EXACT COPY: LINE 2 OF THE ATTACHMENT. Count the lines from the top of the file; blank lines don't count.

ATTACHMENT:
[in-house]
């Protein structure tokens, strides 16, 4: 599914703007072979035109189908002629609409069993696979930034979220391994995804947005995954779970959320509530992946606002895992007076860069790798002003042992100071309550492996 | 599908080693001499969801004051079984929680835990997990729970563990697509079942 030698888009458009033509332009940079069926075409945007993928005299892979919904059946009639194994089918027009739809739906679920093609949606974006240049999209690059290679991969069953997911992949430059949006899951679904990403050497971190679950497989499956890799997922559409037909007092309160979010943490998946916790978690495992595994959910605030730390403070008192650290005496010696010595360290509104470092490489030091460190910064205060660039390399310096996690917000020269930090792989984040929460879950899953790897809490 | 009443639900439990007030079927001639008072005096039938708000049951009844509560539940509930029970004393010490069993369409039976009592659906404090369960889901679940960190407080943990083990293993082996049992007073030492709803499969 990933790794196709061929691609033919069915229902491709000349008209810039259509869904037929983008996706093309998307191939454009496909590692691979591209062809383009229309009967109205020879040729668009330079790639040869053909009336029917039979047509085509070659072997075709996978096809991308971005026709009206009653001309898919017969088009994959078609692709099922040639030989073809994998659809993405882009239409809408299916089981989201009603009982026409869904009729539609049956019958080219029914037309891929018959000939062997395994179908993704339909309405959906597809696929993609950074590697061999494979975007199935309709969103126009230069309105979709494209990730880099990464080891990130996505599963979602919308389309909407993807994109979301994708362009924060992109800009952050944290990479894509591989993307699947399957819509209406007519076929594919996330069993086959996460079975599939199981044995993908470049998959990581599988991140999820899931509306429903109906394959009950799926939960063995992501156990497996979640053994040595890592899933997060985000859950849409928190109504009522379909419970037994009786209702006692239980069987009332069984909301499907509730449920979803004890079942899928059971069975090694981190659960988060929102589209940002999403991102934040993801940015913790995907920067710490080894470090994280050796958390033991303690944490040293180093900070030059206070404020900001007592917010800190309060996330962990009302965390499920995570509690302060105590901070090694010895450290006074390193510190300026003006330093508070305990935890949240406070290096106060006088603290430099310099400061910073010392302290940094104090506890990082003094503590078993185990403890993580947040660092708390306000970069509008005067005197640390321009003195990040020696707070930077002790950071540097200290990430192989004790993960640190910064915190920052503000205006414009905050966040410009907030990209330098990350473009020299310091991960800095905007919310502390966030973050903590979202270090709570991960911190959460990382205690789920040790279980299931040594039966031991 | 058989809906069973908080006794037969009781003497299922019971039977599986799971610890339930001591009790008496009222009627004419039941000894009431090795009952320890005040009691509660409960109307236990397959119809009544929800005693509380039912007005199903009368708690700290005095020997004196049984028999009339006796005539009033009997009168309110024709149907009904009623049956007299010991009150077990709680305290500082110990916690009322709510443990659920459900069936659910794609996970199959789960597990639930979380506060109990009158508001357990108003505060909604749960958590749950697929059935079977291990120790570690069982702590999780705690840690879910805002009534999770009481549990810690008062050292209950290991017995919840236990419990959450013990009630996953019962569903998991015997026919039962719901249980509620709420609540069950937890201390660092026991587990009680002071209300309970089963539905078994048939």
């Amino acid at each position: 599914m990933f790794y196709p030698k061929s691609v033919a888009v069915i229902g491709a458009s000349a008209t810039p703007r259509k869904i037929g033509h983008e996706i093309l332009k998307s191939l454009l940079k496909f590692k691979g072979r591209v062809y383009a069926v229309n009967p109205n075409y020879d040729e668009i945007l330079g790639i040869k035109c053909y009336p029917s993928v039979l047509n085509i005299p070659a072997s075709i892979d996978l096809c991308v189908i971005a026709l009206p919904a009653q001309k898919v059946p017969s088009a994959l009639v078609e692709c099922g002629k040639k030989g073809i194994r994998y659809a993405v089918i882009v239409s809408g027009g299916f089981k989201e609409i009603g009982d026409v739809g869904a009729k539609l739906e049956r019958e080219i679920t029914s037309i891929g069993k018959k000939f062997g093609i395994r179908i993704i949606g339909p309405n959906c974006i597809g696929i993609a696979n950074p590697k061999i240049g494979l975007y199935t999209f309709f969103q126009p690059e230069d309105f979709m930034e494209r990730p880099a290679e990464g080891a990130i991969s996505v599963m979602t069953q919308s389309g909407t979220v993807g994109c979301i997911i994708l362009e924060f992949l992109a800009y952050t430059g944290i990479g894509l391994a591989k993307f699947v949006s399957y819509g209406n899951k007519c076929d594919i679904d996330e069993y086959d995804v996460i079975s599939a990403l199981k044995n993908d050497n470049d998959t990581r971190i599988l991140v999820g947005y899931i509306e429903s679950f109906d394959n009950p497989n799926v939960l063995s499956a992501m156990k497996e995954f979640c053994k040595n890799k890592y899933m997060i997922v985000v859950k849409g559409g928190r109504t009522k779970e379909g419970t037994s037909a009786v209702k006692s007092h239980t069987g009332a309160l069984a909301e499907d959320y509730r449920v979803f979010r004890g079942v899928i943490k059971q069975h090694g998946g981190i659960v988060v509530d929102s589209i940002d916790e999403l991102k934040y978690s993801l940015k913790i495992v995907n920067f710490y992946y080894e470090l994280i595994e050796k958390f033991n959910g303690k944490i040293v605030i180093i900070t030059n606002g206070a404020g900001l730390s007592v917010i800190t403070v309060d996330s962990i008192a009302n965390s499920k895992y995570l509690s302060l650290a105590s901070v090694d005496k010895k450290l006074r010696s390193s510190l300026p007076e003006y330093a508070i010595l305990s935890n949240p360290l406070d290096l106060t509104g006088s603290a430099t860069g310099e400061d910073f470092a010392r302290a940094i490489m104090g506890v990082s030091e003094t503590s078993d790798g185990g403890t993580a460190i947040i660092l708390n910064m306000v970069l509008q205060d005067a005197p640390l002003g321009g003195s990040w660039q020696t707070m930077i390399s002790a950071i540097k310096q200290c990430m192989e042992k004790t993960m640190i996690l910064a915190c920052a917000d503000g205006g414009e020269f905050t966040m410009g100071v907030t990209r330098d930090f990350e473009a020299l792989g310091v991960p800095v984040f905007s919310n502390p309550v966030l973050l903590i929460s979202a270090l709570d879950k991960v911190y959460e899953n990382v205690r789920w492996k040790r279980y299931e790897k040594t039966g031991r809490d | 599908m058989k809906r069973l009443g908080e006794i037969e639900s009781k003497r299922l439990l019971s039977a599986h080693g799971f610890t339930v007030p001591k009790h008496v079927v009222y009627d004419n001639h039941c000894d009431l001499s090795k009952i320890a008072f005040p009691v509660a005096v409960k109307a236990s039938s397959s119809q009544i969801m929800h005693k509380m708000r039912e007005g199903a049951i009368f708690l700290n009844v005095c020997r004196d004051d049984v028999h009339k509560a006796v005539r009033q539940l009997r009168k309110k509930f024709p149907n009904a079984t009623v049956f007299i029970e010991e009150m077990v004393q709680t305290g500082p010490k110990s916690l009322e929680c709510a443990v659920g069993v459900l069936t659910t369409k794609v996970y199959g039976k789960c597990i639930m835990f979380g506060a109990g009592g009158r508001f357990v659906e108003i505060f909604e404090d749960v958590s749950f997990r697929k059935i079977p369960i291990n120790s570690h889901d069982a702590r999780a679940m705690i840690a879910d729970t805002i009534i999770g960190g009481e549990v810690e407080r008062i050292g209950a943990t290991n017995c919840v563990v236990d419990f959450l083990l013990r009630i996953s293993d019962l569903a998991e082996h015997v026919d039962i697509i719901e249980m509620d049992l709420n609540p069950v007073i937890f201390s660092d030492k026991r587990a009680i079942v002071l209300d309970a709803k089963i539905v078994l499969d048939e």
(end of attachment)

């Protein structure tokens, strides 16, 4: 599914703007072979035109189908002629609409069993696979930034979220391994995804947005995954779970959320509530992946606002895992007076860069790798002003042992100071309550492996 | 599908080693001499969801004051079984929680835990997990729970563990697509079942 030698888009458009033509332009940079069926075409945007993928005299892979919904059946009639194994089918027009739809739906679920093609949606974006240049999209690059290679991969069953997911992949430059949006899951679904990403050497971190679950497989499956890799997922559409037909007092309160979010943490998946916790978690495992595994959910605030730390403070008192650290005496010696010595360290509104470092490489030091460190910064205060660039390399310096996690917000020269930090792989984040929460879950899953790897809490 | 009443639900439990007030079927001639008072005096039938708000049951009844509560539940509930029970004393010490069993369409039976009592659906404090369960889901679940960190407080943990083990293993082996049992007073030492709803499969 990933790794196709061929691609033919069915229902491709000349008209810039259509869904037929983008996706093309998307191939454009496909590692691979591209062809383009229309009967109205020879040729668009330079790639040869053909009336029917039979047509085509070659072997075709996978096809991308971005026709009206009653001309898919017969088009994959078609692709099922040639030989073809994998659809993405882009239409809408299916089981989201009603009982026409869904009729539609049956019958080219029914037309891929018959000939062997395994179908993704339909309405959906597809696929993609950074590697061999494979975007199935309709969103126009230069309105979709494209990730880099990464080891990130996505599963979602919308389309909407993807994109979301994708362009924060992109800009952050944290990479894509591989993307699947399957819509209406007519076929594919996330069993086959996460079975599939199981044995993908470049998959990581599988991140999820899931509306429903109906394959009950799926939960063995992501156990497996979640053994040595890592899933997060985000859950849409928190109504009522379909419970037994009786209702006692239980069987009332069984909301499907509730449920979803004890079942899928059971069975090694981190659960988060929102589209940002999403991102934040993801940015913790995907920067710490080894470090994280050796958390033991303690944490040293180093900070030059206070404020900001007592917010800190309060996330962990009302965390499920995570509690302060105590901070090694010895450290006074390193510190300026003006330093508070305990935890949240406070290096106060006088603290430099310099400061910073010392302290940094104090506890990082003094503590078993185990403890993580947040660092708390306000970069509008005067005197640390321009003195990040020696707070930077002790950071540097200290990430192989004790993960640190910064915190920052503000205006414009905050966040410009907030990209330098990350473009020299310091991960800095905007919310502390966030973050903590979202270090709570991960911190959460990382205690789920040790279980299931040594039966031991 | 058989809906069973908080006794037969009781003497299922019971039977599986799971610890339930001591009790008496009222009627004419039941000894009431090795009952320890005040009691509660409960109307236990397959119809009544929800005693509380039912007005199903009368708690700290005095020997004196049984028999009339006796005539009033009997009168309110024709149907009904009623049956007299010991009150077990709680305290500082110990916690009322709510443990659920459900069936659910794609996970199959789960597990639930979380506060109990009158508001357990108003505060909604749960958590749950697929059935079977291990120790570690069982702590999780705690840690879910805002009534999770009481549990810690008062050292209950290991017995919840236990419990959450013990009630996953019962569903998991015997026919039962719901249980509620709420609540069950937890201390660092026991587990009680002071209300309970089963539905078994048939």